Search This Blog

Thursday, October 25, 2012

Where are you now, Mary Richards? or Sitcoms, Role Models, and the Election

I voted today. We'll be returning from a visit to DC on the 6th and didn't want to risk getting in after the polls closed. Prior to voting, I spent a lot of time looking over the candidates websites and voting records. The effort got me reminiscing about television sitcoms that helped my generation define ourselves. Yes, the subjects of sitcoms and the election are related. How? I'm glad you asked.

I'm at the tail end of the baby-boom generation, so I wasn't among those women who broke down walls. I reaped the benefits of their fight for equality and them demonstrating that women were equally competent (if not more) than men in the workplace. By the time I hit my teens, girls knew we could be anything we wanted to be. Women were in the military, and the first female cadets had entered the military academies. Women were running businesses, representing us in Congress, and challenging (and beating) men in sports (shout out to Billy Jean King!)

At that same time, sitcoms moved women from the kitchen (in a dress wearing heels and pearls, a la June Cleaver) to the newsroom with Mary Richards in the Mary Tyler Moore Show. Sure, Mary had been Rob Petry's wife on the Dick Van Dyke show in the 60s, but by the 70s, she'd moved on to the "big city" (Minneapolis) to "make it on her own." She was a single woman in her 30s with a career.She wasn't widowed or divorced or seeking a man to support her.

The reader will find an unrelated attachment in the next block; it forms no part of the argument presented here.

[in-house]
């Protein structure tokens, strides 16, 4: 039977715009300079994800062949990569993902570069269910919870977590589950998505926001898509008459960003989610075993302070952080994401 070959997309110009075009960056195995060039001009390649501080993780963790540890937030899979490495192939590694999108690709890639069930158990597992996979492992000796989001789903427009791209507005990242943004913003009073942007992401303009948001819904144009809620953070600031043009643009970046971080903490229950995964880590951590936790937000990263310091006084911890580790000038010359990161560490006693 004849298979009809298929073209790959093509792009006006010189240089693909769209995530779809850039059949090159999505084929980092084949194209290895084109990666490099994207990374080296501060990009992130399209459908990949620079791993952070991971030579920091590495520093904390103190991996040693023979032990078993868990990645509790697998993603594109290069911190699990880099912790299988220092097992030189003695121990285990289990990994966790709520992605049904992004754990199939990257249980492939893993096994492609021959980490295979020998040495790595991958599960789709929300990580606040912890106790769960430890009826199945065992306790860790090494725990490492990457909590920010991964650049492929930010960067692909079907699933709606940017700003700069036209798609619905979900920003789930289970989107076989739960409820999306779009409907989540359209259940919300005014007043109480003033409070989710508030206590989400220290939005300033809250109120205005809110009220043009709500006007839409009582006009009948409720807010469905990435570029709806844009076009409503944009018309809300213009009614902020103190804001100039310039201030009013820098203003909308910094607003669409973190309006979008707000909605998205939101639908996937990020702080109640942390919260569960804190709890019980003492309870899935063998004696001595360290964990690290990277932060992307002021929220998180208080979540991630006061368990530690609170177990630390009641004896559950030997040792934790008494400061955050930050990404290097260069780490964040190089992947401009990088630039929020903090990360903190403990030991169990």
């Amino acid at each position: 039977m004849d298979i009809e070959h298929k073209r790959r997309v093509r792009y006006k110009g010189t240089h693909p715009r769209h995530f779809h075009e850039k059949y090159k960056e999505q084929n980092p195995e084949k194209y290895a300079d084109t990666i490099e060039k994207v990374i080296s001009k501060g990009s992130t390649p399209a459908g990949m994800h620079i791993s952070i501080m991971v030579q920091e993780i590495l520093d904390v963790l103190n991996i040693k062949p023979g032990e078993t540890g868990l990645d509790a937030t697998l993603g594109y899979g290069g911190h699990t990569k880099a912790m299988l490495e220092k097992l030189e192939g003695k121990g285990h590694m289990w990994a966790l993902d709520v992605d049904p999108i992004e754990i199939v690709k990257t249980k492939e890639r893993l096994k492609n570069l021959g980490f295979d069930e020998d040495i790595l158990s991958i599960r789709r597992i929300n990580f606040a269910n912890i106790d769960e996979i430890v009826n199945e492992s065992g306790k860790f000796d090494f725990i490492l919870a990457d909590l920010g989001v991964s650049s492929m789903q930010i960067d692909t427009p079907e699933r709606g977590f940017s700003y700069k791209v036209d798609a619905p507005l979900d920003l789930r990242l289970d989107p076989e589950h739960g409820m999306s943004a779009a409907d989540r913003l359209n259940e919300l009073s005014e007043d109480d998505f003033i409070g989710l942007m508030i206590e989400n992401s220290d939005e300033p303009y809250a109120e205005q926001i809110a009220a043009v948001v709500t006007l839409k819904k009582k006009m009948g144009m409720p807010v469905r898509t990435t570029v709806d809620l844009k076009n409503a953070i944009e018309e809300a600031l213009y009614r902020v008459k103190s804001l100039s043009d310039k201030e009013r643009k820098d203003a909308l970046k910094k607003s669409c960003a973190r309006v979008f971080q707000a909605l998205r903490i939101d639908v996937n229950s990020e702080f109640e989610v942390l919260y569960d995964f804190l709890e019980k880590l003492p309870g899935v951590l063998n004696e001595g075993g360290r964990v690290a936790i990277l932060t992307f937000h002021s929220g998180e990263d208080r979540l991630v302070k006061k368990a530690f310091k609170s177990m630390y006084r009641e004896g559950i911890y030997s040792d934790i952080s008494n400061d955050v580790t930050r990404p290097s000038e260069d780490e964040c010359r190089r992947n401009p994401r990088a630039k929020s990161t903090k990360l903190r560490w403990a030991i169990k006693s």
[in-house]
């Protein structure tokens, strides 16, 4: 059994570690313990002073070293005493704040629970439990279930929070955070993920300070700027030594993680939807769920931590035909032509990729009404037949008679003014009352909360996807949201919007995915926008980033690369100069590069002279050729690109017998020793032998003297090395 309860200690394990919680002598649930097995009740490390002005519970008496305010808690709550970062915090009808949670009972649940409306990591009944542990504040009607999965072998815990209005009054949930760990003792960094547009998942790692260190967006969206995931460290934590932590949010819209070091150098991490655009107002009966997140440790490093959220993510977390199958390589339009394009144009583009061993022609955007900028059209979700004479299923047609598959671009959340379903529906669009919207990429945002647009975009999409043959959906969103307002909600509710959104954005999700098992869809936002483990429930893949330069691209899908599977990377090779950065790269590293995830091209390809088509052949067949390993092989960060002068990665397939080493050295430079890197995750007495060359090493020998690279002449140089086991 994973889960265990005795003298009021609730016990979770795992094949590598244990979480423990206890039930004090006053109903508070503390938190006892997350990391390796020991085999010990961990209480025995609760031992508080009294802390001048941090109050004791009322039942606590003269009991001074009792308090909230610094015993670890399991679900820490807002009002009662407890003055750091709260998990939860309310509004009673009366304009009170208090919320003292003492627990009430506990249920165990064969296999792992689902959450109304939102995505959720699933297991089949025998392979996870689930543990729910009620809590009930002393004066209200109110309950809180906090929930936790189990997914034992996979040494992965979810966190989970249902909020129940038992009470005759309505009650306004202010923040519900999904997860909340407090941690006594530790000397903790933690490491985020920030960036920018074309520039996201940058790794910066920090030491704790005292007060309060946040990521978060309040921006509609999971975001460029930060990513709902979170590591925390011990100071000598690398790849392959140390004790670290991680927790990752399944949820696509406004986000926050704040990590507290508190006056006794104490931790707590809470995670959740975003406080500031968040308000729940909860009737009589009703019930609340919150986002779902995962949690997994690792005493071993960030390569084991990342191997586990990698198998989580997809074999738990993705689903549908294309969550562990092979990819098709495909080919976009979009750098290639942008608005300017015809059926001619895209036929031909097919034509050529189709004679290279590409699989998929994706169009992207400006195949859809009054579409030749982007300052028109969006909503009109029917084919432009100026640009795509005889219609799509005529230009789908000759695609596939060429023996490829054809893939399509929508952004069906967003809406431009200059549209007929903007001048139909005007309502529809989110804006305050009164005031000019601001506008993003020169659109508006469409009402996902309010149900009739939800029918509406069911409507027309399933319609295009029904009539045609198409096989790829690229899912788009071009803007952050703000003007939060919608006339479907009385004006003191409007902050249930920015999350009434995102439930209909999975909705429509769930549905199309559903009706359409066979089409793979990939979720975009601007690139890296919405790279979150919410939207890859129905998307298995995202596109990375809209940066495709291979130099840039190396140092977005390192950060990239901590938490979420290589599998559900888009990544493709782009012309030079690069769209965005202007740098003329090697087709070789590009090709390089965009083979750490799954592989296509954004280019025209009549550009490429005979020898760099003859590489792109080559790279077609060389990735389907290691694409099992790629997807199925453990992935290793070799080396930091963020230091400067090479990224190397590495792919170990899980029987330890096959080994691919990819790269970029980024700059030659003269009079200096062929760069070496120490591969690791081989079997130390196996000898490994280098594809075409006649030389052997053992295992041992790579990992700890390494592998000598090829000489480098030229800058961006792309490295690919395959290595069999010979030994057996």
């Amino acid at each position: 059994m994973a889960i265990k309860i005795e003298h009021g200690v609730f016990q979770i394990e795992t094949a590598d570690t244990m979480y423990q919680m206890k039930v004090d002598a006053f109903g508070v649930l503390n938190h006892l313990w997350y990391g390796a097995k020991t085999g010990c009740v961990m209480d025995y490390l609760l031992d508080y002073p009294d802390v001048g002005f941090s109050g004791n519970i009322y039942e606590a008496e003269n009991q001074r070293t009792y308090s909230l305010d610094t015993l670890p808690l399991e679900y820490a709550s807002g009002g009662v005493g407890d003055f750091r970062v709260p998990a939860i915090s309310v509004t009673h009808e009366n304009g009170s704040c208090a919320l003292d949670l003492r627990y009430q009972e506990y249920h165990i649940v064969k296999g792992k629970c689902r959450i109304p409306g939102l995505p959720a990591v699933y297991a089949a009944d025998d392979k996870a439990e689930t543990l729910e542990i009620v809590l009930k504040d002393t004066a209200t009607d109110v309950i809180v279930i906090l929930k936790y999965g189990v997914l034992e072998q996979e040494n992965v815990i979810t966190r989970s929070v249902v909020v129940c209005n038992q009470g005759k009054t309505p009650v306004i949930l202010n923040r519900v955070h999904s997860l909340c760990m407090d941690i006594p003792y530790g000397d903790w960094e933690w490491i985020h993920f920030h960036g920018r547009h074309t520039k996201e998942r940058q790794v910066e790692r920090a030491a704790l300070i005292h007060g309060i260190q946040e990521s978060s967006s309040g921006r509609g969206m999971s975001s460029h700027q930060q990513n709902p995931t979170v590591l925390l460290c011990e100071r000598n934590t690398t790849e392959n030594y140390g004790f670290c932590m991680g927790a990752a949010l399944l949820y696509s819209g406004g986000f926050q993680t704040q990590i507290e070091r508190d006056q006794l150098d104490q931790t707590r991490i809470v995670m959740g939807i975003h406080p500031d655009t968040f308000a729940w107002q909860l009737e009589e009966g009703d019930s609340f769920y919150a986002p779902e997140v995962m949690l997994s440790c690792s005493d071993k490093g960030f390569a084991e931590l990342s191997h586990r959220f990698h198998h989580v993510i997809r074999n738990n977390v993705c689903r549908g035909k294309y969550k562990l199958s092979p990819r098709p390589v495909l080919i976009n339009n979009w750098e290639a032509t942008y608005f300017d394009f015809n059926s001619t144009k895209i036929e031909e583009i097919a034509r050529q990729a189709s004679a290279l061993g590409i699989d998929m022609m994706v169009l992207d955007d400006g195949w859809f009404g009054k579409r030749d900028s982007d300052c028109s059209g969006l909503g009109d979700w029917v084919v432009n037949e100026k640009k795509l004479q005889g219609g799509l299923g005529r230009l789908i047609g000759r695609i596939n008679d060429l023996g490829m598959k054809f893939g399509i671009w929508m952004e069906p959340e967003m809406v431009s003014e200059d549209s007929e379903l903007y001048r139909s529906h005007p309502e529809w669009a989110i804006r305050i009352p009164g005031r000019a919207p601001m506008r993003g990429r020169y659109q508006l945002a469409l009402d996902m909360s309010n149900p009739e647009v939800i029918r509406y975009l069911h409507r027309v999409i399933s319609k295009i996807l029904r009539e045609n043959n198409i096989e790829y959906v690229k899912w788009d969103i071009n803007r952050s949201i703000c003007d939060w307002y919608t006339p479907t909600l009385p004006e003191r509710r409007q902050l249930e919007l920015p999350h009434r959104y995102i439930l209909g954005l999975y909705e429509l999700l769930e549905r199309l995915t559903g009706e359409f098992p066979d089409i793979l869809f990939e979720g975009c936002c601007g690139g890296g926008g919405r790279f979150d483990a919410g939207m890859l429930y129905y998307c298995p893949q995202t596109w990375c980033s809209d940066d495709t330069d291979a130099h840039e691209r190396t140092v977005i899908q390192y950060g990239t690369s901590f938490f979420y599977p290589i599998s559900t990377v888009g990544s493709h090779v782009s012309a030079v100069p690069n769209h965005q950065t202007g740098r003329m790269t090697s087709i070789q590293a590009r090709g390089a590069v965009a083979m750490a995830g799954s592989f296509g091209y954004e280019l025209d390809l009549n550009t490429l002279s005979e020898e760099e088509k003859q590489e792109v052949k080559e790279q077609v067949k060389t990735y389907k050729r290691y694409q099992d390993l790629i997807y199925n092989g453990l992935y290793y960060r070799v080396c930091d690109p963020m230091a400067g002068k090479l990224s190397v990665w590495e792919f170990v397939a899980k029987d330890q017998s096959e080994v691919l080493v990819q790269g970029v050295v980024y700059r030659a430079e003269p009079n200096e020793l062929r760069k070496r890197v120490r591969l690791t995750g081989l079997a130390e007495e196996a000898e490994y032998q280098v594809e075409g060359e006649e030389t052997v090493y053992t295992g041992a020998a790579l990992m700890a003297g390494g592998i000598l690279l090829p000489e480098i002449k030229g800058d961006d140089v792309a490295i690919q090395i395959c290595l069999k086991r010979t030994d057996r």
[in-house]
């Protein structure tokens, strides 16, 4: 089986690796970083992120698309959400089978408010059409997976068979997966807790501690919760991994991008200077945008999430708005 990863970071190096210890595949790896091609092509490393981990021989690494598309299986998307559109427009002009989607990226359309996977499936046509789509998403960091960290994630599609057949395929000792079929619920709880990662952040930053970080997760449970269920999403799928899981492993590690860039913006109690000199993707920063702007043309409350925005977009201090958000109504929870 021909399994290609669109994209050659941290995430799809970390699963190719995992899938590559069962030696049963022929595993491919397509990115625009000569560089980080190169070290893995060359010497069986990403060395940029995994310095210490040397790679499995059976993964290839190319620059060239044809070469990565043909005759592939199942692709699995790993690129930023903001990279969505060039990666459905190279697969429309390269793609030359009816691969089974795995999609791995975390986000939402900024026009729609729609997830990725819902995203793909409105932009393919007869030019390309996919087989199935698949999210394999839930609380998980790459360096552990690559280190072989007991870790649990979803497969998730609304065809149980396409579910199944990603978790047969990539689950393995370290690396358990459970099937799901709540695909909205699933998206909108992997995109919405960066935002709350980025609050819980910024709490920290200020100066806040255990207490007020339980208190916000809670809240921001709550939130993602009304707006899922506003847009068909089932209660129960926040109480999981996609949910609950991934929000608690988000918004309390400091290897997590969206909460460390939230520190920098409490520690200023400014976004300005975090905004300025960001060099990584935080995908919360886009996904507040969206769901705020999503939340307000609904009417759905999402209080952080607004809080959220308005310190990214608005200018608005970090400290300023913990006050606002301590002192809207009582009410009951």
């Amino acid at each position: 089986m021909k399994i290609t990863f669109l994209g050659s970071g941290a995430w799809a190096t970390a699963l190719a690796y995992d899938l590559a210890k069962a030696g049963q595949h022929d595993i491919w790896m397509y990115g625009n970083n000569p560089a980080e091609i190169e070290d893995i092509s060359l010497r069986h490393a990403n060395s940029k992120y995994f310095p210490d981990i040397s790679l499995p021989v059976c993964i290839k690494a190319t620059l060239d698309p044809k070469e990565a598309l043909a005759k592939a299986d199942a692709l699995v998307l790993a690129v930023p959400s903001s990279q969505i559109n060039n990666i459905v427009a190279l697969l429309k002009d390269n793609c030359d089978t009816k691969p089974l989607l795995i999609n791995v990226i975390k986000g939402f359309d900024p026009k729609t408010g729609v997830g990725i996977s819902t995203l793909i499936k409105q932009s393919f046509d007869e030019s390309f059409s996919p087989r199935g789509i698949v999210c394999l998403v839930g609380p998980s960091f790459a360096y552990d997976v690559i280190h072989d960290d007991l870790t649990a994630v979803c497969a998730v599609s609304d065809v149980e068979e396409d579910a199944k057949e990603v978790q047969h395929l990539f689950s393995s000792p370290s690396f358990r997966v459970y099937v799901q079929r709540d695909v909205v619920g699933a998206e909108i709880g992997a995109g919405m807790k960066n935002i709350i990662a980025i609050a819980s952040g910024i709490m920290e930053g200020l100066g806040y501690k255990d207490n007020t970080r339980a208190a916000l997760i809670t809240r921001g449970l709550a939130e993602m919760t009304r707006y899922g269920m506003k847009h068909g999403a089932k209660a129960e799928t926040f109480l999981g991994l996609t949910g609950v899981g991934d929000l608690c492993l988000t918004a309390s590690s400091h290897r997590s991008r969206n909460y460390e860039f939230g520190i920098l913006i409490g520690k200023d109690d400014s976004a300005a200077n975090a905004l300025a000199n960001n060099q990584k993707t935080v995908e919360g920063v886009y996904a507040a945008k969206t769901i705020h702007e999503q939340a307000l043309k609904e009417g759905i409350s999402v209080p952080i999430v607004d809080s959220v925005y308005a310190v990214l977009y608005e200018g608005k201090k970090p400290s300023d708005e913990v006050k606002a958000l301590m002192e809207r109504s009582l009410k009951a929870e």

Mary Richards was what the women before me had worked so hard for, and had achieved. She was part of my generation's world view: women go to college, have careers, move away from home to pursue their own interests. They meet life on their terms and conquer the world without a man. Once a woman is a whole person in her own right, well, then, if she meets the right person, she can have a relationship, spouse, and family too. But it isn't a prerequisite of happiness.

We also had Maude, Edith Bunker's outspoken, middle-aged, politically liberal cousin to show us what women are capable of. Even our 1950s girls, Laverne and Shirley, were independent, sharing an apartment, working in Schottz's brewery, and always scheming ways to get rich.

In the 80s, we had Murphy Brown, a sharp-witted, sarcastic investigative journalist who was also a recovering alcoholic. Candace Bergen's Murphy Brown gave us an older, more world-wise and world-weary role model than the ever-perky Mary Richards. She was a 40-something woman who had made it in a man's world. She showed us that it could be done. The show's political satire maybe cut too close to home for some, and when Murphy decided to become a single-mom after becoming pregnant by her ex-husband, Dan Quayle decried the country's falling morals all because of Murphy's choice to raise a child alone. Sadly, Republican's are still blaming single moms for the country's problems.